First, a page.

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RCUK100 - Lazer Blade helmet

Reviews

Lazer Blade

Mid-range price tag, top-end performance

One of the things that makes us happiest is finding a mid-range bit of kit to vastly out-perform the expectations generated by its price point.

When you ride in a £200 helmet, you expect it to be pretty great, but when you ride in a £60 helmet you don’t necessarily expect to find yourself wanting to wear that helmet all the time, leaving those top-end lids sat in the cupboard. But that’s exactly what happened when we tested the Lazer Blade.

Lazer’s top-end road helmet is the Z1 – another brilliant piece of kit, by the way – but if you want one it’ll set you back a penny under £200, certainly not the sort of cash most people have lying around to spend on a helmet. It’s far from the most expensive helmet Lazer have ever made, though, as they once provided a couple of lids to Tom Boonen and Paolo Bettini that had 1.18 carat diamonds embedded into them. Oh and they had gold nameplates as well, just in case they weren’t expensive enough.

RCUK100 - Lazer Blade helmet
RCUK100 - Lazer Blade helmet
RCUK100 - Lazer Blade helmet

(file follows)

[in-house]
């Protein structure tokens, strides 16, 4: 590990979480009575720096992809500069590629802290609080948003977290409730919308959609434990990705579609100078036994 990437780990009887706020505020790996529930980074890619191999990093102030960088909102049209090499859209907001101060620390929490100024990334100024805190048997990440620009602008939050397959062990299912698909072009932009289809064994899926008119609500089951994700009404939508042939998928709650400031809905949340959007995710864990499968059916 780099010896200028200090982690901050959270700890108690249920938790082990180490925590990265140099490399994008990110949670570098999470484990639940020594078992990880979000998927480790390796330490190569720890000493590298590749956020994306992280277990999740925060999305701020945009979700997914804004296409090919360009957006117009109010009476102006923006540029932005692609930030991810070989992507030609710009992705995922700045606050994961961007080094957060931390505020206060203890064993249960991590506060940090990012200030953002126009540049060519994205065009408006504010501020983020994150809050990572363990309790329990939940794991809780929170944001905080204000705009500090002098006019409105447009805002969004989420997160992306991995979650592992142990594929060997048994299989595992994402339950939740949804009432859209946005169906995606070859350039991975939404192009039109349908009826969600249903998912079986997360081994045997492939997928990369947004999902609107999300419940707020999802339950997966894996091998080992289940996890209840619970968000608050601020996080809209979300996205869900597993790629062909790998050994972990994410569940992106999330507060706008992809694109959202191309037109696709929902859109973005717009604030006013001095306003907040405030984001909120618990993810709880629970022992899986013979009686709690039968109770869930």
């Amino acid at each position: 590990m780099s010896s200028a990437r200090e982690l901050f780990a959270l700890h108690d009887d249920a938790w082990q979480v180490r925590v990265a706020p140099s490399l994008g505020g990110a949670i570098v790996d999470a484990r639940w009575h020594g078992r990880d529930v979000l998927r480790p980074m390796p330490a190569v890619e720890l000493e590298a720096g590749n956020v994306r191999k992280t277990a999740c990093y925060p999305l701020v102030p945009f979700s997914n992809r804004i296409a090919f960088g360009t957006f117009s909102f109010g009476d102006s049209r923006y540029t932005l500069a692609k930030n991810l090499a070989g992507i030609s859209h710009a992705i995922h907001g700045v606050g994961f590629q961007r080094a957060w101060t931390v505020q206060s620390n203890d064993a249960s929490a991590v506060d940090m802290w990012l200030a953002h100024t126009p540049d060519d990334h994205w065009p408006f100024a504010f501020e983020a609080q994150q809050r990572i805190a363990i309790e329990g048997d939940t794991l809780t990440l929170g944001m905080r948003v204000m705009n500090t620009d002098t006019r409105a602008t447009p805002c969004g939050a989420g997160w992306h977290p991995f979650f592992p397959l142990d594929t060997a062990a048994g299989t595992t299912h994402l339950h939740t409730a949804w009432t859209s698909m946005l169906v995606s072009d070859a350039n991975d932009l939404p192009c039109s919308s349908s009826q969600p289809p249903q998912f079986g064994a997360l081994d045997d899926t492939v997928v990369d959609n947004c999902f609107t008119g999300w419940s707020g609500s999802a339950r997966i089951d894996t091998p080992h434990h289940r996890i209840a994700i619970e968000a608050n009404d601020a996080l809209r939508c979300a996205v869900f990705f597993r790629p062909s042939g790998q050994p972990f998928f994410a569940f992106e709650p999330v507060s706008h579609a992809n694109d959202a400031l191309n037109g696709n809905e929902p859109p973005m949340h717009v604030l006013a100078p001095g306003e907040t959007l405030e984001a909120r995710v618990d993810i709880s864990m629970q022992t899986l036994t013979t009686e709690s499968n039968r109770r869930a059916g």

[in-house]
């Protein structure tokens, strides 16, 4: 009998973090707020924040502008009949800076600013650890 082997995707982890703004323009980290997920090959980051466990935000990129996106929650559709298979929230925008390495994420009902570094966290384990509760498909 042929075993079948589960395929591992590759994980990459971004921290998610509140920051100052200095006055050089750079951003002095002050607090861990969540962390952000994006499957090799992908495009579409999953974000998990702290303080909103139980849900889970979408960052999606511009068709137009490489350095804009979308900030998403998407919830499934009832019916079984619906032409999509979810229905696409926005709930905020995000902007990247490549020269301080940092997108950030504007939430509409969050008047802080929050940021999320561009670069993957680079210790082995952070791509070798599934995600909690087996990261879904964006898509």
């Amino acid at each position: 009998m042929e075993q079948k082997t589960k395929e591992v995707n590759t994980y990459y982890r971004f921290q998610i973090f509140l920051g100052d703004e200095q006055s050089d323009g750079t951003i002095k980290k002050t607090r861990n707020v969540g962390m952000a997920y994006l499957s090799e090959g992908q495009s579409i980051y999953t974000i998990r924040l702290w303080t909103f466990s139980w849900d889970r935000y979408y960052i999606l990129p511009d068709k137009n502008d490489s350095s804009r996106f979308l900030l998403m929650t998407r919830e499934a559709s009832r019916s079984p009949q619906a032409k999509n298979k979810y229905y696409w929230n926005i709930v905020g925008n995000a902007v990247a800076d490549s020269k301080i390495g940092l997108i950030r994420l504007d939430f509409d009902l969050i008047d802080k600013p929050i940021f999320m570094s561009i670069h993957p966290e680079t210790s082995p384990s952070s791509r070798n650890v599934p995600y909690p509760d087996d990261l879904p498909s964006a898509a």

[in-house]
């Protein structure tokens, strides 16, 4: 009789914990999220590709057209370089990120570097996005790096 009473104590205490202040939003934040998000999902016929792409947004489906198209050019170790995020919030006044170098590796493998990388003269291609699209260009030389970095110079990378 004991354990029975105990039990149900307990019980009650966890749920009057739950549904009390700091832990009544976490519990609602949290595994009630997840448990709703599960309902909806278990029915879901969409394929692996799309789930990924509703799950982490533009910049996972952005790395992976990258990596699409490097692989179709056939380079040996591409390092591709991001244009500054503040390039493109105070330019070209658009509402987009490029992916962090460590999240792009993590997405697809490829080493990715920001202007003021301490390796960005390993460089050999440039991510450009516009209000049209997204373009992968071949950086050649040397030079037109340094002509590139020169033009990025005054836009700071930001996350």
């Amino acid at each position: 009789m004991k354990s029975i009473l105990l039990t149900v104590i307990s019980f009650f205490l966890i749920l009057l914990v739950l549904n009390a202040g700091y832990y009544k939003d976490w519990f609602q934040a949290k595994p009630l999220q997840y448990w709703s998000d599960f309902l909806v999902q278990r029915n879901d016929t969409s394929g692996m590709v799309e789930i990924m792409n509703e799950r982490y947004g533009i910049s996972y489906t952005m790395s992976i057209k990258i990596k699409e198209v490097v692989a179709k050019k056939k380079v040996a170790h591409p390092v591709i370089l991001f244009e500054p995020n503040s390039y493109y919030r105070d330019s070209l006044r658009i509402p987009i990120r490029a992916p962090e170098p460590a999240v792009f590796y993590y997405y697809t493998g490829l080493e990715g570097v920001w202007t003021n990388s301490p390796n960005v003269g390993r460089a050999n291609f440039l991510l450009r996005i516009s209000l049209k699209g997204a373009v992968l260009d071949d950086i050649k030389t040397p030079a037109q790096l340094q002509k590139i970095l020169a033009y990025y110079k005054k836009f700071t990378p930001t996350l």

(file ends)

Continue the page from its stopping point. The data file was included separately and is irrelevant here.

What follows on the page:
When you ride in a £60 helmet, you don’t expect to want to ride in it every time you go out. But that happened with the Blade

The Z1 is light, slick and looks like a top-end helmet. You know, the sort of thing you just can’t find at a bargain price. Except, you can. The Blade is rather like the Z1: it’s still light (except slightly heavier, obviously) but it takes the styling of its bigger brother to create a look that, at a glance, means you’d struggle to tell the difference between the two.

Up top, the Advanced Rollsys retention system is still one of the most interesting options on the market, and is perfectly placed so it doesn’t matter whether you’re left or right handed, all you need to do is remember to turn it the right way (or the correct way, because sometimes you’ll need to turn it to the left, of course). There are also five degrees of up/down adjustment so you can ensure the cradle interacts with the back of your head as comfortably as possible.

Ventilation is handled by 22 vents placed all over the shell to keep your head cool, but Lazer have tried to maximise ventilation while keeping the helmet as close to the head as possible. That reduces bulk, keeping weight down, but also means the helmet looks better too and feels less cumbersome on your head.

It’s also worth noting Lazer have released an MIPS-equipped version of the Blade for 2016, which will cost £79.99, and both versions of the helmet are compatible with Lazer’s aeroshell which would make it one of the best budget aero road helmets on the market as well.

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RCUK100 - Lazer Blade helmet

Lazer Blade

Mid-range price tag, top-end performance

Lazer Blade
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